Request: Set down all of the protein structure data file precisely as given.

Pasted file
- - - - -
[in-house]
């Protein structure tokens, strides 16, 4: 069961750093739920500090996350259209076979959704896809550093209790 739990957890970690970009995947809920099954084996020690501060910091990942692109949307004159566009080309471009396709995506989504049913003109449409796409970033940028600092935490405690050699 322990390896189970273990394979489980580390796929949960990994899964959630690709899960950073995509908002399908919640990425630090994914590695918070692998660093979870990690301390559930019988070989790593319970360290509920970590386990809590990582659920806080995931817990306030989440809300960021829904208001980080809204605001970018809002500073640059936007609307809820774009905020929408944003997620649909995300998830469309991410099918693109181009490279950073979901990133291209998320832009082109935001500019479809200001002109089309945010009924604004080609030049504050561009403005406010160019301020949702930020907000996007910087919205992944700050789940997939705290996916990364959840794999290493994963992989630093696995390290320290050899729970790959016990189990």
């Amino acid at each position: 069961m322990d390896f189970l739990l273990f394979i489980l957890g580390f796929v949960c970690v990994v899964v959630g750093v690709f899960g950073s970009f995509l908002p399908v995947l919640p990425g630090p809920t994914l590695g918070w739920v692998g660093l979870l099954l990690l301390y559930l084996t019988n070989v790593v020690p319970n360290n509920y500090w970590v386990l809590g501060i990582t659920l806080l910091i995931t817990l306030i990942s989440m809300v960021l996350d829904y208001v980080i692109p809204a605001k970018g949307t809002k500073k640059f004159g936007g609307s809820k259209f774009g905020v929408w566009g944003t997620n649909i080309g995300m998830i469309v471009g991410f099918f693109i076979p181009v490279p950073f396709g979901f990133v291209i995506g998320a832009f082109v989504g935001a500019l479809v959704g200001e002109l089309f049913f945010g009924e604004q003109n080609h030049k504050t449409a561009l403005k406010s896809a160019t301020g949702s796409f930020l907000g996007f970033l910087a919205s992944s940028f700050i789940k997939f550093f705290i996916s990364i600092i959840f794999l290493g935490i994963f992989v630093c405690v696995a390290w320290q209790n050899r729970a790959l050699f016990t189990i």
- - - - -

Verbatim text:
[in-house]
């Protein structure tokens, strides 16, 4: 069961750093739920500090996350259209076979959704896809550093209790 739990957890970690970009995947809920099954084996020690501060910091990942692109949307004159566009080309471009396709995506989504049913003109449409796409970033940028600092935490405690050699 322990390896189970273990394979489980580390796929949960990994899964959630690709899960950073995509908002399908919640990425630090994914590695918070692998660093979870990690301390559930019988070989790593319970360290509920970590386990809590990582659920806080995931817990306030989440809300960021829904208001980080809204605001970018809002500073640059936007609307809820774009905020929408944003997620649909995300998830469309991410099918693109181009490279950073979901990133291209998320832009082109935001500019479809200001002109089309945010009924604004080609030049504050561009403005406010160019301020949702930020907000996007910087919205992944700050789940997939705290996916990364959840794999290493994963992989630093696995390290320290050899729970790959016990189990």
């Amino acid at each position: 069961m322990d390896f189970l739990l273990f394979i489980l957890g580390f796929v949960c970690v990994v899964v959630g750093v690709f899960g950073s970009f995509l908002p399908v995947l919640p990425g630090p809920t994914l590695g918070w739920v692998g660093l979870l099954l990690l301390y559930l084996t019988n070989v790593v020690p319970n360290n509920y500090w970590v386990l809590g501060i990582t659920l806080l910091i995931t817990l306030i990942s989440m809300v960021l996350d829904y208001v980080i692109p809204a605001k970018g949307t809002k500073k640059f004159g936007g609307s809820k259209f774009g905020v929408w566009g944003t997620n649909i080309g995300m998830i469309v471009g991410f099918f693109i076979p181009v490279p950073f396709g979901f990133v291209i995506g998320a832009f082109v989504g935001a500019l479809v959704g200001e002109l089309f049913f945010g009924e604004q003109n080609h030049k504050t449409a561009l403005k406010s896809a160019t301020g949702s796409f930020l907000g996007f970033l910087a919205s992944s940028f700050i789940k997939f550093f705290i996916s990364i600092i959840f794999l290493g935490i994963f992989v630093c405690v696995a390290w320290q209790n050899r729970a790959l050699f016990t189990i």